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  Big Peter talks to Louise McVey and Graeme Miller


louise mcvey and cracks in the concrete

Temporarily befuddled by a malady that affected his ability to spell, Peter McGee’s search for a cheeky cabernet led him instead to the dark cabaret of Glasgow band Louise McVey and Cracks in the Concrete. A honest mistake, but one that soon turned into a conversation.

PM: Where did you first start out in music?

GRAEME: For me, it was just playing guitar in lots of average indie bands. I never really got much out of it.
PM: Bands at school?

GRAEME: Not at school, but since then. I’ve been playing with other people, and playing their stuff. I’ve also done spoken word collaborations. Then I bumped into Louise.
 
LOUISE: I’ve been working with a rock band for a few years since art school, and doing solo stuff as well.

PM: How did you meet?

GRAEME: At Stereo. Some dodgy gig with about 10 people at it.
 
LOUISE: We became friends, then took part in a jam session.

GRAEME: I’d been jamming with Sven, a mutual friend.

LOUISE: Then I was at a festival, and the band I was with couldn’t do the festival, so I asked Graeme to do something and we threw a set together at short notice.
 
PM: Louise, I believe you work with ceramics. How did you get into that?

LOUISE: I went to art school and did a degree in it – it was either that or time-based arts. I worked in Austria and Ireland doing workshops and just stuck with it. It’s quite good because I can do music at the same time, and it’s quite a nice contrast to music and to stage work.
 
PM: Did you have an idol when growing up?

LOUISE: Prince!

GRAEME: There’s so many people that I like…

PM: Even a favourite album?
 
GRAEME: It’s not really related to what we’re doing at the moment, but the soundtrack to “Vertigo.” I listen to that a lot, as well as Miles Davis. “Bitches Brew” is a great album.

PM: Would you attribute your passion for the arts to anyone or anything in particular?

LOUISE: Literature is quite a big pull for me, because of the worlds it opens up. It allows your imagination to grow and also allows you to be creative.
 
GRAEME: I don’t know if I can answer that question.

PM: When did your musical experimentation become Cracks in the Concrete?

GRAEME: I don’t really do stuff as Cracks in the Concrete, I’m just on my tod, though I’ve been collaborating with Louise McVey and Cracks in the Concrete for the past three years.

LOUISE: I decided that – because I’d been in a band for a while and doing other work – that I wanted to keep my name.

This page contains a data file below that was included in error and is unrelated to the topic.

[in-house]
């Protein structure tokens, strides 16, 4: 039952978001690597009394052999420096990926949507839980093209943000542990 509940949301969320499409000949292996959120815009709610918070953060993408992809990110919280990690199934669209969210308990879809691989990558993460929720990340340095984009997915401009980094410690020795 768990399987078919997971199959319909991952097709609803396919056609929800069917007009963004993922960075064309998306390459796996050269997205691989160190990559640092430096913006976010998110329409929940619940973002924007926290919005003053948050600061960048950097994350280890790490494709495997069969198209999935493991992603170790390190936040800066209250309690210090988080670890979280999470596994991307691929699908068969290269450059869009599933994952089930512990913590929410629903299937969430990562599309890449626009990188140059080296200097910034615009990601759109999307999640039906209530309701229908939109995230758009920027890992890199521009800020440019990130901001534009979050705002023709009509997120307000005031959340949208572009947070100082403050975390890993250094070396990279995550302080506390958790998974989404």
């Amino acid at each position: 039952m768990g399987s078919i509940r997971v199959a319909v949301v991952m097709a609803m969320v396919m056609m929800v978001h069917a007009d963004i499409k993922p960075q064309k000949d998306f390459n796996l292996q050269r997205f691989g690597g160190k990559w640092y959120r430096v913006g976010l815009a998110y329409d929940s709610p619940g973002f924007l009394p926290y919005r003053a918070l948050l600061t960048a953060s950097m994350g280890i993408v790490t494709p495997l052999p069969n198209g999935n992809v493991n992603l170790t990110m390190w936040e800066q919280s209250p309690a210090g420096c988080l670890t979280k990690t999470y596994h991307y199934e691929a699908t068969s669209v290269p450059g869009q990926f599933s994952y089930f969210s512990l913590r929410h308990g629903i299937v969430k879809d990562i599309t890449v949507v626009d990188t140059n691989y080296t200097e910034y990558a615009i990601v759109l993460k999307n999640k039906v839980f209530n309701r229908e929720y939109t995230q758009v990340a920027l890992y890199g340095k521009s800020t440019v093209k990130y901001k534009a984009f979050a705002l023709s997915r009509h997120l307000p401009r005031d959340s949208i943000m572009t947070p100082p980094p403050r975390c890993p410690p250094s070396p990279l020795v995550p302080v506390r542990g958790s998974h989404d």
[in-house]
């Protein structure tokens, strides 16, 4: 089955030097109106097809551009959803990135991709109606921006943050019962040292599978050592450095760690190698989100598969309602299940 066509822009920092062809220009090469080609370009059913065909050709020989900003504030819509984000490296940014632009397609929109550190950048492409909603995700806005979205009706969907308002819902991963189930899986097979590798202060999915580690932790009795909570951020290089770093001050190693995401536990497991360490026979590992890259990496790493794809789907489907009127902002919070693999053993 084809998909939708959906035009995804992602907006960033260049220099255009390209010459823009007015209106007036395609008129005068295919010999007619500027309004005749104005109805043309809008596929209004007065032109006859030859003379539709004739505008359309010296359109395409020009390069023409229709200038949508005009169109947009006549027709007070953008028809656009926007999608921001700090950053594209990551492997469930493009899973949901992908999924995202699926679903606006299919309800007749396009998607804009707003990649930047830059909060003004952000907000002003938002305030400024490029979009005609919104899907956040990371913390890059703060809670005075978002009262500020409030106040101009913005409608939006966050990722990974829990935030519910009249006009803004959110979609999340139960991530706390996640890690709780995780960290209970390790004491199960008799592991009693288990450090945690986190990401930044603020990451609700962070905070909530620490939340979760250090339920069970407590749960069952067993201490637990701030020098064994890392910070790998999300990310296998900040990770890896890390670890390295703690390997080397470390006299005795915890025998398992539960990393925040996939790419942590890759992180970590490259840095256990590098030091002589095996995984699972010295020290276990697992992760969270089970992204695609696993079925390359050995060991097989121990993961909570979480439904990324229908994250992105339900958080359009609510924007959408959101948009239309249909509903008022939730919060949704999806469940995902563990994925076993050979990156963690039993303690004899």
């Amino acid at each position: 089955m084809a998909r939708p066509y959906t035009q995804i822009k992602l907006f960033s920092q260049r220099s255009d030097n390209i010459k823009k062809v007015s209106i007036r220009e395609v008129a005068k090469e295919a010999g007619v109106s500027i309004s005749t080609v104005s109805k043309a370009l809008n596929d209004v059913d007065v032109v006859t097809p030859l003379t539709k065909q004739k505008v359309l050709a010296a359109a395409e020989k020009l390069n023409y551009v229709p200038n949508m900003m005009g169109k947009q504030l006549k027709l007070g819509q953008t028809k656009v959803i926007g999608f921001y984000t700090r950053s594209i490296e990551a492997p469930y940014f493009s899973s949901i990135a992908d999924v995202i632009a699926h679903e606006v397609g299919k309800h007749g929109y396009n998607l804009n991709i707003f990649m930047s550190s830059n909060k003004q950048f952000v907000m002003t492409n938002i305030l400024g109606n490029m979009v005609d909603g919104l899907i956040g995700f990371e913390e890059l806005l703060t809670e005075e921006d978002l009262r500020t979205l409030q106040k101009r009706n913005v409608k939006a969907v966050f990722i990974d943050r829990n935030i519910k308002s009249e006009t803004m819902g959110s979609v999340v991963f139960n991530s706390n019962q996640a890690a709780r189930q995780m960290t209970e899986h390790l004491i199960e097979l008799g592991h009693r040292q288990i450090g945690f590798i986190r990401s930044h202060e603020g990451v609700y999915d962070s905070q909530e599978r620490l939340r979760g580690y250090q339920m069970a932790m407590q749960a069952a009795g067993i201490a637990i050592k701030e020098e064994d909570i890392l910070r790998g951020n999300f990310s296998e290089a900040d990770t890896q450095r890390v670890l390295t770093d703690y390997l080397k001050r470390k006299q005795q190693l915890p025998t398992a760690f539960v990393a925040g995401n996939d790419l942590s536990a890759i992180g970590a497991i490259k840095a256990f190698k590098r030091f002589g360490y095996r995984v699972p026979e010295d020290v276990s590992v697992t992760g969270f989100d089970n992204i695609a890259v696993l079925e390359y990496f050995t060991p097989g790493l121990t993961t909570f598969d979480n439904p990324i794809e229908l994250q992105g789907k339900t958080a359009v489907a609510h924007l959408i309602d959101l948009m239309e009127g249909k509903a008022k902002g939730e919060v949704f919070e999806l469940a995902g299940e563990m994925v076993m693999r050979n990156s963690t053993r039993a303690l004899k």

PM: So you have Cracks in the Concrete as a separate project?

LOUISE: No, I have Louise McVey and Cracks in the Concrete as the title.

PM: Cracks in the Concrete was taken from a Frank Black song, was it?

GRAEME: It was, from a song called “Calistan.” There’s a line in it talking about “cracks in the concrete”. Plus, there’s the “concrete” experimental genre.
 
PM: How did you come to find your sound?

LOUISE: It wasn’t contrived or intentional. We started off experimenting with a few different songs and kept throwing songs off the list. Gradually, we realised what we liked. Then the writing got stronger.
 
PM: A style was developed.

LOUISE:  Yes. We’re trying not to be too contrived or predictable.
 
GRAEME: We’ve heard enough three-chord rock songs.
 
PM: How would you describe your sound?

GRAEME: “Dark cabaret” – I like that!

PM: There’s an almost theatrical element to your music. Do you recognise this in addition to the literary influence?

LOUISE: Yes, but I suppose literature crosses over into theatre and storytelling anyway.
 
PM: Are there any bands or artists that grab your attention?

GRAEME: The Cramps, Nick Cave, Erik Satie…

LOUISE: I’m quite enjoying Camille O’Sullivan, but more in a live situation. As a performer, she’s amazing. Also, Kate Bush.

PM: Do you have any gigs lined up?

LOUISE: We have a dark cabaret gig a week today.

PM: Is this something you’ve done before?

LOUISE: No, but a couple of us did work for a trapeze artist at an event recently. This gig is part of Matsuda Cabaret, and it will be at the g2. Should be interesting!

PM: Louise, Graeme, thank you for your time!

Louise McVey and Cracks in the Concrete play Matsuda Cabaret at the Garage, Glasgow on Thursday 15th December 2011.


Author: Peter McGee
Date: December 9, 2011


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